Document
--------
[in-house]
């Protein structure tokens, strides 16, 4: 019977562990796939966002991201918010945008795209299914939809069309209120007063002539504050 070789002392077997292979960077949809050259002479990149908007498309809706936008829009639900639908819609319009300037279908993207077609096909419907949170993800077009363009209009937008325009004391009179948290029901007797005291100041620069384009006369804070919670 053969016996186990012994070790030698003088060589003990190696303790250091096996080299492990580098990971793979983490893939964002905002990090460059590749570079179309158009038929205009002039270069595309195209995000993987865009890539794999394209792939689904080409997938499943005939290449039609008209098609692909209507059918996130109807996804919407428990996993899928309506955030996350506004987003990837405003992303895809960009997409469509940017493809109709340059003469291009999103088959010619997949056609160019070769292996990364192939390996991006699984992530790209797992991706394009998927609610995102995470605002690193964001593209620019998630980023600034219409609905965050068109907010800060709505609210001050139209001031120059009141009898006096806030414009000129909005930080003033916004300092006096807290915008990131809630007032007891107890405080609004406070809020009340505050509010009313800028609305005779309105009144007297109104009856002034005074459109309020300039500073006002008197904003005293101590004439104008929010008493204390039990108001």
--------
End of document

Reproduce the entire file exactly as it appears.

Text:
[in-house]
């Protein structure tokens, strides 16, 4: 019977562990796939966002991201918010945008795209299914939809069309209120007063002539504050 070789002392077997292979960077949809050259002479990149908007498309809706936008829009639900639908819609319009300037279908993207077609096909419907949170993800077009363009209009937008325009004391009179948290029901007797005291100041620069384009006369804070919670 053969016996186990012994070790030698003088060589003990190696303790250091096996080299492990580098990971793979983490893939964002905002990090460059590749570079179309158009038929205009002039270069595309195209995000993987865009890539794999394209792939689904080409997938499943005939290449039609008209098609692909209507059918996130109807996804919407428990996993899928309506955030996350506004987003990837405003992303895809960009997409469509940017493809109709340059003469291009999103088959010619997949056609160019070769292996990364192939390996991006699984992530790209797992991706394009998927609610995102995470605002690193964001593209620019998630980023600034219409609905965050068109907010800060709505609210001050139209001031120059009141009898006096806030414009000129909005930080003033916004300092006096807290915008990131809630007032007891107890405080609004406070809020009340505050509010009313800028609305005779309105009144007297109104009856002034005074459109309020300039500073006002008197904003005293101590004439104008929010008493204390039990108001």